It has been a very chaotic and eventful last couple of weeks. Thankfully we've all survived here (so far, anyway), but I am still looking for a way to turn 24-hour days into 30-hour days. If I figure it out, I'll let you know.
Probably the most worrisome of all the events was when my beloved 13 1/2 year old Aussie woke up one morning and couldn't keep his balance.
I called my vet who asked me to bring him in and once he took a look at him, he decided we should first treat the problem as an inner-ear infection. If the antibiotics didn't work, we'd then know we were dealing with the effects of a stroke.
Thankfully Charlie is slowly recovering. He gets eardrops twice a day and oral antibiotics three times a day, and while he's not very happy about the doctoring, he is in great spirits. He can now walk and even trot around the place a little. He does fall down still every so often if he's not careful, but he seems happy and able to make his way around pretty well, so I think ol'Charlie will still be around for a while.
The second major event around the farm here was my decision to let the turkeys be used for their intended purpose.
To be honest, I'm still a little bummed about it. I do miss their gobbling around the place and seeing the pretty toms strut their stuff, but it was for the best. One of the hens was no longer able to walk and another was limping, and soon, because of their weight, they would all be in the same position. A friend of mine knew some people able to process them appropriately, so we loaded them all up one morning and that was it. I did find out that the large tom dressed out at 35 pounds!
By the way, if a sales clerk at a retail farm store tells you that the unmarked poults are "regular bronze" (meaning NOT double-breasted), don't believe them! I never would have gotten these guys if I had known they were not heritage turkeys.
I don't plan on replacing them anytime soon. To be perfectly blunt about it, turkeys eat a LOT and therefore there is a LOT of mess around that I'm just not willing to deal with again. Chickens are much easier to clean up after, and they just as good of a job taking care of all the insects around the farm.
The third major event of the last couple of weeks has been the start of classes. I'm taking Spanish, Anatomy & Physiology, CPR and a CNA class so I can be licensed to work over the summer and get the clinical experience I need to start my medical career. I was told online classes could be intense, but I had no idea until I actually got started just how truly intense they can be. For example, I had my CPR class all day Friday, then came home and immediately started online homework, finally went to bed at midnight, then got up at 6am, did chores, showered, and did homework and took two online tests until 2pm when I had to stop to get ready for work. I then went to work, got home at 2am and pretty much fell into a coma. I'm still not sure that I've fully recovered, although I only had three hours of online homework this morning, so at least my Monday hasn't been too terribly intense.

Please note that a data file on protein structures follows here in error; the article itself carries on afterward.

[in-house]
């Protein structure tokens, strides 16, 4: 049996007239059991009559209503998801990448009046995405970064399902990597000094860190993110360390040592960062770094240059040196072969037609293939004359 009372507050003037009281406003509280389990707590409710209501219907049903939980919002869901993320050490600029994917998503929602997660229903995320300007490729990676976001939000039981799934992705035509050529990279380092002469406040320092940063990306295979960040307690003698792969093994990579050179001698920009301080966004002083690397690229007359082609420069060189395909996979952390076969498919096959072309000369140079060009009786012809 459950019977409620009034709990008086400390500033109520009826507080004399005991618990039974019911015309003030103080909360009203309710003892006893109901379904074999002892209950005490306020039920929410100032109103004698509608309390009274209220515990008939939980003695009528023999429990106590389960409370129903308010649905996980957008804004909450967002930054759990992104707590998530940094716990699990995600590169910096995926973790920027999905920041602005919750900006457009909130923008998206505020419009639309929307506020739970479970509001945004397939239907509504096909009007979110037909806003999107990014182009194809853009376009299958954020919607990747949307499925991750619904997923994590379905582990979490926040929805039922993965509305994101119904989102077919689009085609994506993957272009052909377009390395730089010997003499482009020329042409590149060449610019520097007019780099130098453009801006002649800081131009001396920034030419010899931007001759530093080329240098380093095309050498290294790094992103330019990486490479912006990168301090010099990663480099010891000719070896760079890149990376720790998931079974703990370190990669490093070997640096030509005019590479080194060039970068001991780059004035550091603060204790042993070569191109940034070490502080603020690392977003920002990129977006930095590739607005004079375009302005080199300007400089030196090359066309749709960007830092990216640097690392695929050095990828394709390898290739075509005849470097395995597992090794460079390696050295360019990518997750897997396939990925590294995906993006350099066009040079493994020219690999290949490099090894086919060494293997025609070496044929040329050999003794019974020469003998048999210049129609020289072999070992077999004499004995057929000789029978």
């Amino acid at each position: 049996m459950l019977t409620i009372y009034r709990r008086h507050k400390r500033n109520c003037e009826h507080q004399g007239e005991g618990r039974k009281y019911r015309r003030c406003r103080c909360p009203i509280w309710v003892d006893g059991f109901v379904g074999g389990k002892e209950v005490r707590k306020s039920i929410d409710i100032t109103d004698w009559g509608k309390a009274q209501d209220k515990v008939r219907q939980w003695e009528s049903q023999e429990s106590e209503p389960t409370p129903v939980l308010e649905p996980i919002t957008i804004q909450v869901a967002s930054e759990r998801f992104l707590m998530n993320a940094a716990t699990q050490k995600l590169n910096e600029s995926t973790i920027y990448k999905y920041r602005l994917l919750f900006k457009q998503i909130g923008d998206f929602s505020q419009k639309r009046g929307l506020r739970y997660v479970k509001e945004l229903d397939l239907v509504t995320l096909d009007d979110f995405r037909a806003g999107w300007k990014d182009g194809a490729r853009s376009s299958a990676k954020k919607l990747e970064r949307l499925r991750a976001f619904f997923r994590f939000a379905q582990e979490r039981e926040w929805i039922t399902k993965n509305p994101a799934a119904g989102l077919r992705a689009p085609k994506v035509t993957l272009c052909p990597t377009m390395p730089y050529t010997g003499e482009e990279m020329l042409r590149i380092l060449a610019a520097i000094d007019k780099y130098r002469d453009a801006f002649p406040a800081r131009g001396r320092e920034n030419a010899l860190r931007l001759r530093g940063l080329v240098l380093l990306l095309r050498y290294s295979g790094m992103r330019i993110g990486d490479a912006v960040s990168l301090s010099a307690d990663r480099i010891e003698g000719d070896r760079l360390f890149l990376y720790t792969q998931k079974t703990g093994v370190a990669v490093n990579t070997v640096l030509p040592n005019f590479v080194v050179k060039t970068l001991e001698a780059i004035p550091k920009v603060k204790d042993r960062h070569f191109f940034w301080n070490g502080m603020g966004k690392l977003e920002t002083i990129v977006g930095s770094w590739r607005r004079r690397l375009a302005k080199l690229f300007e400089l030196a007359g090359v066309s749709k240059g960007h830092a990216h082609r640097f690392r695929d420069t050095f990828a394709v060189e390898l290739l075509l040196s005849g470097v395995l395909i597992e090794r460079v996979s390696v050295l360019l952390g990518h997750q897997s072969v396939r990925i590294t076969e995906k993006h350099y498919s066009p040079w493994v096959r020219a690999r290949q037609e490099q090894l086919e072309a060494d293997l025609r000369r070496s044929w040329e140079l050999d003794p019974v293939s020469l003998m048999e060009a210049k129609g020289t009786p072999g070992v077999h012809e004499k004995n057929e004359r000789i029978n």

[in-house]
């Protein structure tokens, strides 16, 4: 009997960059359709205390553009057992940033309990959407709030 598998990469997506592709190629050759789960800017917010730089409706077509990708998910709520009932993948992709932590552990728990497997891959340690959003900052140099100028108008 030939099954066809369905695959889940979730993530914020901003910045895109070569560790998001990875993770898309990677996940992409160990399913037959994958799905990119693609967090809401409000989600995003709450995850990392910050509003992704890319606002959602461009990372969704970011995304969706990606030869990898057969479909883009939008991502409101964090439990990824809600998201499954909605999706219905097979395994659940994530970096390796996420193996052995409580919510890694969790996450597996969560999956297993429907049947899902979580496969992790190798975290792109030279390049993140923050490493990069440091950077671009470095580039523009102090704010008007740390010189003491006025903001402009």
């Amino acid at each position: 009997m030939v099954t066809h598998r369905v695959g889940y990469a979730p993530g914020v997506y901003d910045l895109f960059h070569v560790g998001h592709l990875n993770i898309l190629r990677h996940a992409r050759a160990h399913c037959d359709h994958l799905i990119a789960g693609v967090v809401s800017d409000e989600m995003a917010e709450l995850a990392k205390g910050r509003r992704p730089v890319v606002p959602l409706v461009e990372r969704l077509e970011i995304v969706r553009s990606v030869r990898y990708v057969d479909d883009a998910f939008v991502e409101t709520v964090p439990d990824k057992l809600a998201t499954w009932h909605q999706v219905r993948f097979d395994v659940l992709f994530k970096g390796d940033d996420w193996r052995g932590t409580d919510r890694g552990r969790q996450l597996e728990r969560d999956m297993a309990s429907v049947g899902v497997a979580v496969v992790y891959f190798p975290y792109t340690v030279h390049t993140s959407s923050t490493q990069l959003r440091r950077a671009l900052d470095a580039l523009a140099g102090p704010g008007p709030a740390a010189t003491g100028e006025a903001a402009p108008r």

Then there's my new computer. Thankfully I got it last Monday and I am very happy with it! I really appreciate my brother's help with picking it out. It was sort of a pain to have to have it built but it got here much more quickly than their estimate, and it was a good thing, too--with all this homework due it would have been even more difficult to have to travel to the library all the time.
I was able to also get all of the new windows for my house except for the two large windows I plan on installing on the south side of the house in the living and dining rooms (to let in extra light). Right now I'm just waiting on gathering up some funds to hire a carpenter to put them in and also to rebuild the front porch. Once those things are done, I can get the second floor completely stripped out and it will be ready for wiring, duct work, and insulation. Progress is slow, but steady!
In the meantime I've been trying to get outside during this gorgeous (winter?) weather!! I've been able to get the old pump house cleaned out--the LAST building that needed to be organized since I moved here. This morning I moved all of my horse medical supplies out of the old barn (that is close to falling down now) and into the tackroom in the new building. It's also getting close to the time that I need to get Bambi in a pen by herself so I can start increasing her feed. She's getting the cutest little baby belly on her! I'm so used to old broodmares that are massive by now, but I am glad she's stayed fairly small since she's such a small, maiden horse. I'm not worried about how big the foal is--I just want her and her baby to get through this in perfect health. This will be the farm's first/last baby in a very long time, so it's going to be quite an event! For those who might have missed the earlier announcements, Bambi is due to foal in mid-April. The sire of the foal is Almighty, whose webpage can be found here: http://www.paintedprairiefarm.com/. The foal will be double-registered APHA/AQHA, HYPP N/N and OLWS N/N. Needless to say, if the foal and Bambi come through the foaling healthy, it would be great to get just enough chrome to make regular registry in APHA as well!
My little farm just keeps plugging along, no matter what happens and day by day it gets just a little bit better. It's not always easy, but I can't ever say it's not worth it.
Living the dream,